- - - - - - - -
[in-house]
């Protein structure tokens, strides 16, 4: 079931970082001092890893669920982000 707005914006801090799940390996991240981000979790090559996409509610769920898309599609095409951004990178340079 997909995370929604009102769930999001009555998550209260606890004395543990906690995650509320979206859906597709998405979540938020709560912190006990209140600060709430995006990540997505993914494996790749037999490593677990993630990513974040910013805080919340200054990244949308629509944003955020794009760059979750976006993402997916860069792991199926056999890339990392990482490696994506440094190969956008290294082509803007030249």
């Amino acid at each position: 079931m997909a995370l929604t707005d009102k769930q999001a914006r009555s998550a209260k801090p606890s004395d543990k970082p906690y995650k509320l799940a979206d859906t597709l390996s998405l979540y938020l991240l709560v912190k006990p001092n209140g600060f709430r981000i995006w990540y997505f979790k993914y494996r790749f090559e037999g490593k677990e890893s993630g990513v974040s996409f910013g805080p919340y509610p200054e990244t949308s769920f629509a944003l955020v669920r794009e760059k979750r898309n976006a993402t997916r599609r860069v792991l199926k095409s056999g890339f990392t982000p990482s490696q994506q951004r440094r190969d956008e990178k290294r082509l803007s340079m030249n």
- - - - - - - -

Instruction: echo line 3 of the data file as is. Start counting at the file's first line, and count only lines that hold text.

């Amino acid at each position: 079931m997909a995370l929604t707005d009102k769930q999001a914006r009555s998550a209260k801090p606890s004395d543990k970082p906690y995650k509320l799940a979206d859906t597709l390996s998405l979540y938020l991240l709560v912190k006990p001092n209140g600060f709430r981000i995006w990540y997505f979790k993914y494996r790749f090559e037999g490593k677990e890893s993630g990513v974040s996409f910013g805080p919340y509610p200054e990244t949308s769920f629509a944003l955020v669920r794009e760059k979750r898309n976006a993402t997916r599609r860069v792991l199926k095409s056999g890339f990392t982000p990482s490696q994506q951004r440094r190969d956008e990178k290294r082509l803007s340079m030249n």